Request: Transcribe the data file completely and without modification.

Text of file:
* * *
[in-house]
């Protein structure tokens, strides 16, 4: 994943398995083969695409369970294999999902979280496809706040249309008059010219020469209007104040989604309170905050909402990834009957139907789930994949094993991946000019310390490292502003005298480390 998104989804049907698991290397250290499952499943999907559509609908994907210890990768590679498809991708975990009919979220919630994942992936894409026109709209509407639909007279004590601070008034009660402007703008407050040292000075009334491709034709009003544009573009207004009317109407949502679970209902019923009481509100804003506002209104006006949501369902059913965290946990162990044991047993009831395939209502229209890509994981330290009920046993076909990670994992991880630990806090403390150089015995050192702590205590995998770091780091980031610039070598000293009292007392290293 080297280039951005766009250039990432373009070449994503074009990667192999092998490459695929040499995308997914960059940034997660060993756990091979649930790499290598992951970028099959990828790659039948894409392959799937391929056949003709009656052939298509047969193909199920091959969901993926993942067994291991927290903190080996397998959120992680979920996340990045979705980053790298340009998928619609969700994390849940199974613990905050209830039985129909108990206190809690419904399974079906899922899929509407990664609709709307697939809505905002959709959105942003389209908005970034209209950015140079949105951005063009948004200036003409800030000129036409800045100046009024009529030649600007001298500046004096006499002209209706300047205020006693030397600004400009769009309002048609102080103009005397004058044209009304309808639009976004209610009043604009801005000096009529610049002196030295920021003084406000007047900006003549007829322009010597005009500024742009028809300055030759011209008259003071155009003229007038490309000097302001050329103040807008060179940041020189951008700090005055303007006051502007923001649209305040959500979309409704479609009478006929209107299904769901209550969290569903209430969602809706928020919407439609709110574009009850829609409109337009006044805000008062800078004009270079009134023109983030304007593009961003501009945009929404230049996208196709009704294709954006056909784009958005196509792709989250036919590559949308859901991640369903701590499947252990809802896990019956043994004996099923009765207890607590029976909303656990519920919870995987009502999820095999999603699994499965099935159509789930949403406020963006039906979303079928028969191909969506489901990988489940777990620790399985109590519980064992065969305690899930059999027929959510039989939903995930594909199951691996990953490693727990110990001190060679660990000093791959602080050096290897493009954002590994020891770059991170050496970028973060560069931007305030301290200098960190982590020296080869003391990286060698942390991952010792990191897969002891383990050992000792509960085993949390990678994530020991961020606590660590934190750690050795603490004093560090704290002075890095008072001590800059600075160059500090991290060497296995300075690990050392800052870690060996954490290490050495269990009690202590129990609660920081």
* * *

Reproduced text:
[in-house]
């Protein structure tokens, strides 16, 4: 994943398995083969695409369970294999999902979280496809706040249309008059010219020469209007104040989604309170905050909402990834009957139907789930994949094993991946000019310390490292502003005298480390 998104989804049907698991290397250290499952499943999907559509609908994907210890990768590679498809991708975990009919979220919630994942992936894409026109709209509407639909007279004590601070008034009660402007703008407050040292000075009334491709034709009003544009573009207004009317109407949502679970209902019923009481509100804003506002209104006006949501369902059913965290946990162990044991047993009831395939209502229209890509994981330290009920046993076909990670994992991880630990806090403390150089015995050192702590205590995998770091780091980031610039070598000293009292007392290293 080297280039951005766009250039990432373009070449994503074009990667192999092998490459695929040499995308997914960059940034997660060993756990091979649930790499290598992951970028099959990828790659039948894409392959799937391929056949003709009656052939298509047969193909199920091959969901993926993942067994291991927290903190080996397998959120992680979920996340990045979705980053790298340009998928619609969700994390849940199974613990905050209830039985129909108990206190809690419904399974079906899922899929509407990664609709709307697939809505905002959709959105942003389209908005970034209209950015140079949105951005063009948004200036003409800030000129036409800045100046009024009529030649600007001298500046004096006499002209209706300047205020006693030397600004400009769009309002048609102080103009005397004058044209009304309808639009976004209610009043604009801005000096009529610049002196030295920021003084406000007047900006003549007829322009010597005009500024742009028809300055030759011209008259003071155009003229007038490309000097302001050329103040807008060179940041020189951008700090005055303007006051502007923001649209305040959500979309409704479609009478006929209107299904769901209550969290569903209430969602809706928020919407439609709110574009009850829609409109337009006044805000008062800078004009270079009134023109983030304007593009961003501009945009929404230049996208196709009704294709954006056909784009958005196509792709989250036919590559949308859901991640369903701590499947252990809802896990019956043994004996099923009765207890607590029976909303656990519920919870995987009502999820095999999603699994499965099935159509789930949403406020963006039906979303079928028969191909969506489901990988489940777990620790399985109590519980064992065969305690899930059999027929959510039989939903995930594909199951691996990953490693727990110990001190060679660990000093791959602080050096290897493009954002590994020891770059991170050496970028973060560069931007305030301290200098960190982590020296080869003391990286060698942390991952010792990191897969002891383990050992000792509960085993949390990678994530020991961020606590660590934190750690050795603490004093560090704290002075890095008072001590800059600075160059500090991290060497296995300075690990050392800052870690060996954490290490050495269990009690202590129990609660920081």